Hamlet Fantasy Overture op. 67a/Tchaikovsky
April 15, 2014
Not to be confused with the incidental music he wrote for the play which is opus 67b, the overture was written in 1888 and followed similar ideas he used in “Romeo and Juliet” and “The Tempest.” It was dedicated to Edvard Grieg who he met in 1888 and took an instant liking to. Like so many of Tchaikovsky’s works it is filled with emotional turmoil, conflict, love, and a conclusion that ties together the piece that your listening to.
It begins with a loud resonating drum roll from the timpani, a prelude to a dark dramatic theme that as it’s developed is taken through a series of inner conflict. I’m reminded of an upcoming storm as the wind is blowing. A second theme is developed with swirling strings positive brass harmony from the trumpets and trombones. As quickly as it comes to a conclusion it gives way to the oboe and a third theme this one on the tranquil side. The other winds provide unique harmony for it as it segues to the strings who add a bit of romance to it. These are happy times. The trumpets offer a fanfare with excellent trombone harmony as it seques into another conflict of good over evil. The good prevails as the oboe offers the same serene theme again. Tchaikovsky as ending returns to the original theme as he often does in his works and brings a frenzy to a peak. He ends the work on a somber funeral like note as you hear the lower strings and timpani fade into silence.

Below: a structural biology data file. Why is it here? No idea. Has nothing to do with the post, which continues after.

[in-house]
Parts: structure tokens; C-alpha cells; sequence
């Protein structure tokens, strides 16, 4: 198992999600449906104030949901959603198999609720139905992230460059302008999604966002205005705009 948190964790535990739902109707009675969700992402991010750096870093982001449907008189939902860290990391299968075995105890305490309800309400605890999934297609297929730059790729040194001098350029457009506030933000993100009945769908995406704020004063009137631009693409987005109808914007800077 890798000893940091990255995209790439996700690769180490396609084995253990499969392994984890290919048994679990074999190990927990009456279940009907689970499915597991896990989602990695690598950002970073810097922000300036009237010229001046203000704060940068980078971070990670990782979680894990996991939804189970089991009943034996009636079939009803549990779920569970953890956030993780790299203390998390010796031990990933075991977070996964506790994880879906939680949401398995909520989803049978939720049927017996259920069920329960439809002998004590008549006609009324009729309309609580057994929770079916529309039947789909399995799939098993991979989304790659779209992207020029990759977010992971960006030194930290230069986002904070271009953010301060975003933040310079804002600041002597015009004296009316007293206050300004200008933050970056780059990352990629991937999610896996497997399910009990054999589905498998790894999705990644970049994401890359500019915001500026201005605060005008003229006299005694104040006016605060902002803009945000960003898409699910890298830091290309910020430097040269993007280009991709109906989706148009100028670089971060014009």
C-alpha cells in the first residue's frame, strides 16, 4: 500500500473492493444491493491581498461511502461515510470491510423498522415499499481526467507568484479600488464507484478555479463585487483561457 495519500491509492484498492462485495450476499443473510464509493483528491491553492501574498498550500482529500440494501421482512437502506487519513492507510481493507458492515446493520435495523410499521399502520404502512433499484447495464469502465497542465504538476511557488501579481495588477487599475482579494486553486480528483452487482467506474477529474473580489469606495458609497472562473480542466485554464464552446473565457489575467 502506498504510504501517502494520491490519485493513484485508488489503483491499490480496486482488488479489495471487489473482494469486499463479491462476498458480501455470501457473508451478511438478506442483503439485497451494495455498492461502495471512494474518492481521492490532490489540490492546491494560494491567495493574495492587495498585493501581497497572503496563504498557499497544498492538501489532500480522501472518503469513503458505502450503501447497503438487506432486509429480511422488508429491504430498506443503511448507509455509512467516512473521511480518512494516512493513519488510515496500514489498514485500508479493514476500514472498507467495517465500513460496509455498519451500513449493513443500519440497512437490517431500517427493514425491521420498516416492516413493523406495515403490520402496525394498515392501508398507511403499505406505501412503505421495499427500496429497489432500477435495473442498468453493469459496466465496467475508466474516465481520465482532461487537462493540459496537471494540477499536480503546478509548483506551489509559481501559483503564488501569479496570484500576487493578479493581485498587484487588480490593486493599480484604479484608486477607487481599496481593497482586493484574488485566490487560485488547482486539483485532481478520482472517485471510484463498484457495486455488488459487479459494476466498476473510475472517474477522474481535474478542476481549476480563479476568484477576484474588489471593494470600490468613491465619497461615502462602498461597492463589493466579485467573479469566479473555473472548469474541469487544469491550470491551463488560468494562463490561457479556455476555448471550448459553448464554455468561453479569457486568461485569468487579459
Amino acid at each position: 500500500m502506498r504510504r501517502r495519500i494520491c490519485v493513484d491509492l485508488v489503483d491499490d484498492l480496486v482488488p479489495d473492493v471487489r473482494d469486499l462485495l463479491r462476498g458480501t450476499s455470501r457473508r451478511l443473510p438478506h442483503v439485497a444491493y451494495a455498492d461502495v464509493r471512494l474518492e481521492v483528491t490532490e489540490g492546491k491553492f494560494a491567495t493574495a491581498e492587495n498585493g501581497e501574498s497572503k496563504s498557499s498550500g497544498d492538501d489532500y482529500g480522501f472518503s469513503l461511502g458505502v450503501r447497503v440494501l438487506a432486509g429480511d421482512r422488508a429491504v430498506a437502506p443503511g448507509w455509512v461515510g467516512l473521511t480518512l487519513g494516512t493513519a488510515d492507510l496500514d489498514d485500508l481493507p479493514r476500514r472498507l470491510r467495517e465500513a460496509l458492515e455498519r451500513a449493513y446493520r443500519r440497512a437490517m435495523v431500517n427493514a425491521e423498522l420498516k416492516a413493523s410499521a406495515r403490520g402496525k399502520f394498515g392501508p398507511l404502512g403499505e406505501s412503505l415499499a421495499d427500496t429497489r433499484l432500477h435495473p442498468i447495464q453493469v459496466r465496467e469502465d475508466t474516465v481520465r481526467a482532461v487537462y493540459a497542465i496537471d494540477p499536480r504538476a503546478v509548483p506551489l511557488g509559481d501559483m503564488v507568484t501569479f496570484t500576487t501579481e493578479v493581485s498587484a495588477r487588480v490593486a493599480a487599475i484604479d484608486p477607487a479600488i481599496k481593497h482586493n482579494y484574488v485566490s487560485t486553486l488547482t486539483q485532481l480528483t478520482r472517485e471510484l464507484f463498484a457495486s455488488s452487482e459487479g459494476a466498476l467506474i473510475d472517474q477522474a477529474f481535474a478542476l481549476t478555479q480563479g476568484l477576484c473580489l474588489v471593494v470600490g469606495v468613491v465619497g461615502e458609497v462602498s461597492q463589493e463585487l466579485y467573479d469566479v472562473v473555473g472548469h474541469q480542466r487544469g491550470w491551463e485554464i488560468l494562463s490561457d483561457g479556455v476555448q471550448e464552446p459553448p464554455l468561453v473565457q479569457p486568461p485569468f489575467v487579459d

The performance of the Tchaikovsky Symphony Orchestra of Moscow Radio conducted by Vladimir Fedoseyev, a tchaikovsian, offers a tempo that isn’t rushed. The orchestra members know the work and their playing shows this. This is an excellent performance and a worthy addition to the 55CD Tchaikovsky box set.